Don’t know. Rambling and I may be way off.

      – Madhu

    5. Mrs. Davis Says:

      An election is much easier than a constitutional convention. Roberts pulled a Marbury.

    6. onparkstreet Says:

      I mean, I had pushback in comments that certain people would leave the US for greener economic pastures. There was a huge coments thread about it some years ago? Maybe not here, don’t remember exactly.

      – Madhu

    7. onparkstreet Says:

      Er, or what Mrs. Davis said.

      – Madhu

    8. Cousin Dave Says:

      Mrs Davis, I must be out of the loop because I have seen the reference to Marbury in a couple of other places today and I don’t get it. Does this have something to do with Marbury v. Madison?

    9. John Wolfsberger, Jr. Says:

      Cousin Dave, the reference to Marbury is because Roberts joined the Leftists specifically to limit the SCOTUS role in responding to legislation in the form of a large walk back. Notice that the opinion seems to be written in response to the Congressional power to raise taxes. Apparently, he avoids the issue of the Commerce Clause. The message is: if you want protection from bad laws you have to find it in electing legislators with integrity and holding their feet to the fire. You can no longer count on SCOTUS to save you from yourself.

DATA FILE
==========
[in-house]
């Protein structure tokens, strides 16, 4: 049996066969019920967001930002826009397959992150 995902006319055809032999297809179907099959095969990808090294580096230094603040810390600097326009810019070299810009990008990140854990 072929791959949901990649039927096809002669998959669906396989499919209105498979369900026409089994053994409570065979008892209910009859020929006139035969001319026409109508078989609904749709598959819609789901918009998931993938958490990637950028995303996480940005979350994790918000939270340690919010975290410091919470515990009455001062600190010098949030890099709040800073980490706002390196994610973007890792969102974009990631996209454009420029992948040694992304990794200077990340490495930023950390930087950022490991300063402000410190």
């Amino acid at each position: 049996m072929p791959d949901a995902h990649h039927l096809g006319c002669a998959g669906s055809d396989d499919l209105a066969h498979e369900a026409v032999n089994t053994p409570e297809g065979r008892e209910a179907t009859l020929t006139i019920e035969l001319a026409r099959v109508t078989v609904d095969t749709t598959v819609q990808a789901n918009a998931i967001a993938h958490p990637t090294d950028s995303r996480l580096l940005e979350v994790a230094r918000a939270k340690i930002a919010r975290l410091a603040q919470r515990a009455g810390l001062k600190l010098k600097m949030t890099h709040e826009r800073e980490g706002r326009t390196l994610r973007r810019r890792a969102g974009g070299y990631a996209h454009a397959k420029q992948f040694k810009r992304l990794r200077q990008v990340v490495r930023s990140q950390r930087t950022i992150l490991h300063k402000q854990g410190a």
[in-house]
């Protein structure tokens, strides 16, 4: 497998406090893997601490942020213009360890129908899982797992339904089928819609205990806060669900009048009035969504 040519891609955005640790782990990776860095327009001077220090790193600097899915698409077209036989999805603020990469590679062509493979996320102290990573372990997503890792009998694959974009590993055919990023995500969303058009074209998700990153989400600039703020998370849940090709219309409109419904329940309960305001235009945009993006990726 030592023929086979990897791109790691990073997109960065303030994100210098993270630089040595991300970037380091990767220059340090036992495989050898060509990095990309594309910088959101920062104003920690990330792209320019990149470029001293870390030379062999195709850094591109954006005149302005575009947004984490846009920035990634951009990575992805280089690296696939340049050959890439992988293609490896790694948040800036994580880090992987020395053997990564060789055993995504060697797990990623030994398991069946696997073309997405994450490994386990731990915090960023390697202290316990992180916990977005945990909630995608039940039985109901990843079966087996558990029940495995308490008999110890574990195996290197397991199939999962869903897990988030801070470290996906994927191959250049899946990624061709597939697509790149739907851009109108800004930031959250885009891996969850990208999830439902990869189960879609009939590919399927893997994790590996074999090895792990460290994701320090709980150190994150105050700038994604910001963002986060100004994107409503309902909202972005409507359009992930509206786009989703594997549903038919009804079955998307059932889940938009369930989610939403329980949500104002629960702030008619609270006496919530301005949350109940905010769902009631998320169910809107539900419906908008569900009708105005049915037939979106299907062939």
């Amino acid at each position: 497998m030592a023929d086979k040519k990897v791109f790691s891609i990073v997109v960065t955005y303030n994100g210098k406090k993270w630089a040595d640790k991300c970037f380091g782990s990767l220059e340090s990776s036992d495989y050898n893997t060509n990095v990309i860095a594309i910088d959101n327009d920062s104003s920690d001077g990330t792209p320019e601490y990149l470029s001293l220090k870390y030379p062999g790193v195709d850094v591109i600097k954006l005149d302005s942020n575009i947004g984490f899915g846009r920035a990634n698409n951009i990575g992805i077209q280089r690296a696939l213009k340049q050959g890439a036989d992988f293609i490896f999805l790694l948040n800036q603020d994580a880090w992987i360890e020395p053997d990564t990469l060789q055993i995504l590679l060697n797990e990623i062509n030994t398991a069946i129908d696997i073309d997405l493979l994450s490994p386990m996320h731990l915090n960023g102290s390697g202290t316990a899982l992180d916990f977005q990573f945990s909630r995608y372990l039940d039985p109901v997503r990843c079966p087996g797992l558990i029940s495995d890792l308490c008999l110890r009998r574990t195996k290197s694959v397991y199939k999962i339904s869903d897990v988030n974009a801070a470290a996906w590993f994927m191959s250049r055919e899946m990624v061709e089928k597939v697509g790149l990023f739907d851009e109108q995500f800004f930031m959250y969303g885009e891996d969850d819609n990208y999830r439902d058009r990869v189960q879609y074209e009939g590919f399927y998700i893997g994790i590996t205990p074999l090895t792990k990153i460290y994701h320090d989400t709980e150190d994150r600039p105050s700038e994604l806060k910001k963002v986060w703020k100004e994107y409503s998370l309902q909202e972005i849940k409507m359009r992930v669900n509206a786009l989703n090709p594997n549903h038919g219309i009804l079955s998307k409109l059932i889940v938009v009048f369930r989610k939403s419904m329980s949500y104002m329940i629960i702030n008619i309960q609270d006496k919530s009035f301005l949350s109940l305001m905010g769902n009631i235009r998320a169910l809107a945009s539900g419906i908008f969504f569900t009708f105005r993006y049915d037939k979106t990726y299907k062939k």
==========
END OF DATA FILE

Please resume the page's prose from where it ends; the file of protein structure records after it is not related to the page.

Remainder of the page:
10. Robert Schwartz Says:

      John Roberts is Obama’s b;tch.

    11. Mrs. Davis Says:

      Wikipedia does a good job of laying out the background.

      In essence Marshall, a Federalist, decided the issue before the court in favor of his political enemy, Jefferson. But he did so in a way that accrued tremendous power to the Supreme Court, the power to find laws unconstitutional. So while Jefferson may have won the battle, he lost the war and the power of the Federalists remaining on the court was greatly expanded.

      Today’s decision finds that the imposition of a mandate would be unconstitutional under the commerce clause because Congress does not have the power to regulate inactivity. Thus the position of the dissenters becomes law. But it also finds that the law can stand because Congress does have the power to tax. (This takes the pressure off the court as the bad guys who fix Congress’ mistakes. Remember Bush signing the campaign finance law?) But as a tax, the law can be repealed with a simple majority vote in the Senate, the same way it was passed. This makes the matter a huge issue in the 2012 elections, motivates the Republican’s base and decharges the Democrat base. If the people really don’t want this bill, they can elect Republicans in November. But the restriction of the right to regulate inactivity will remain as law. The interesting thing will be to see if the Republicans try to repeal before or after the election. They could put a lot of Democrat Senators up for re-election on the hot seat by forcing a vote soon. The portion of the decision dealing with Medicaid also clipped the federal government’s power to force the states to spend and may have significant impact in areas far afield from health care.